The site, which Workforce Management publisher Todd Johnson estimates will have 1,000 listings initially, will let job seekers search by title, keyword and salary range, among other criteria. Visitors will be able to navigate to the job board from Workforce.com, which already has 416,000 unique users, or go directly to it at WorkforceHRjobs.com.
The job board comes in response to consumer demand, Johnson says. In the past year, the No. 1 search term used at Workforce.com has been "jobs," he notes, and the most frequently asked customer service questions have been about where users can post their résumés.
WorkforceHRjobs.com also reflects a trend that has emerged as the job-board market has matured. Recruiters increasingly rely on niche sites, whose listings target a specific audience. Ninety percent of the 40,000 job sites specialize in some way, estimates Peter Weddle, former CEO of Job Bank USA and publisher of a series of guides to job sites.
"Employers and hiring managers in particular are increasingly looking for specialization in individual skill sets, so job boards are becoming more niched and focusing on narrow cohorts of the workforce," Weddle says.
Online recruitment advertising almost tripled in 2005, growing to $3.5 billion from $1.3 billion, according to Borrell Associates, a Virginia-based firm that tracks Internet advertising. Borrell attributes much of that growth to niche job boards.
There’s Dice.com, for example. The tech-focused site had 92,226 jobs posted on September 1, up from 75,097 on September 1, 2005, and 27,914 on September 1, 2003.
In its annual report on online recruitment advertising, Borrell notes that media companies have the advantage of offering access to online and offline candidates. Workforce Management will publish some job listings, particularly those for senior-level executives that are posted on WorkforceHRjobs.com.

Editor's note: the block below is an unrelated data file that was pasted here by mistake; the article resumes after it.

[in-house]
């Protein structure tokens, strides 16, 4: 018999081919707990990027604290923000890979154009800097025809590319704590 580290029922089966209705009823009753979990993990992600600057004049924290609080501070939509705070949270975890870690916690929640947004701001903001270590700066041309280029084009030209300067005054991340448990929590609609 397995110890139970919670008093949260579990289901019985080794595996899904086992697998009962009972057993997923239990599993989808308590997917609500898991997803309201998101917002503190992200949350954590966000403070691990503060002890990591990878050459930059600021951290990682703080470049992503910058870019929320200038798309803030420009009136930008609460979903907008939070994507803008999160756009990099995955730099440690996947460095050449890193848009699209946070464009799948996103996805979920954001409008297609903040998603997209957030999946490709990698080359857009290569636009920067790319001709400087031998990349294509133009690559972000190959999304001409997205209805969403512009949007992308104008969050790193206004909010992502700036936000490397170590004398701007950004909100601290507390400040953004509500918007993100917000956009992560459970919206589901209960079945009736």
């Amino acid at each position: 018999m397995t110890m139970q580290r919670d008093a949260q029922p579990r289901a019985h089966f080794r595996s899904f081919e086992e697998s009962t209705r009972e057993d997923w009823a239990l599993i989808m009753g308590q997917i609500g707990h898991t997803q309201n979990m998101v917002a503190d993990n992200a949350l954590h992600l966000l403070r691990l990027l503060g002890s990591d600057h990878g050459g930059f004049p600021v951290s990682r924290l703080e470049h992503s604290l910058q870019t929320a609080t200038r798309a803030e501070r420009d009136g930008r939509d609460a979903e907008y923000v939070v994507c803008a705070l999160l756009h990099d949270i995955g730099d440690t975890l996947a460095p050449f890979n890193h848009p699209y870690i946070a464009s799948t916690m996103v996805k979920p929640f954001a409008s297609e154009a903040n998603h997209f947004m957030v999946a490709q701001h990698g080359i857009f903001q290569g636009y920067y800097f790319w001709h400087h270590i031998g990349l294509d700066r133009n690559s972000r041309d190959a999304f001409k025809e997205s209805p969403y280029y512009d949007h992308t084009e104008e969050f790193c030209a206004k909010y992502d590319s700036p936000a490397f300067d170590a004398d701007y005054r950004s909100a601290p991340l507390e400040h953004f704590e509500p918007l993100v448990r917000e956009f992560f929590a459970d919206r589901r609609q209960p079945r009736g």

Niche boards seem to be pleasing cost-conscious companies, too. Employers listed niche job boards as one of the top four best returns on their investment for recruitment efforts, according to a survey of 73 leading employers conducted by consulting firm Booz Allen & Hamilton for DirectEmployers Association, a consortium of more than 200 employers.
Because of its news and discussion forums, Workforce Management’s online listings will attract job hunters and passive prospects, Johnson says. "They may not be in the market right now for a job, so they wouldn’t necessarily be headed to a specific job board, but they may find something that appeals to them," he says. "That’s really what companies are looking for: people who are happy where they are but are willing to move."
Focusing on the human resources market allows the site to offer tools that simplify the process, such as drop-down menus of relevant certifications, Johnson says. To aid screening, employers will be able to ask applicants five questions. The site also will offer templates of typical questions for HR candidates. "All of that targeting," Johnson says, "makes it pretty efficient in terms of information flow between the two parties."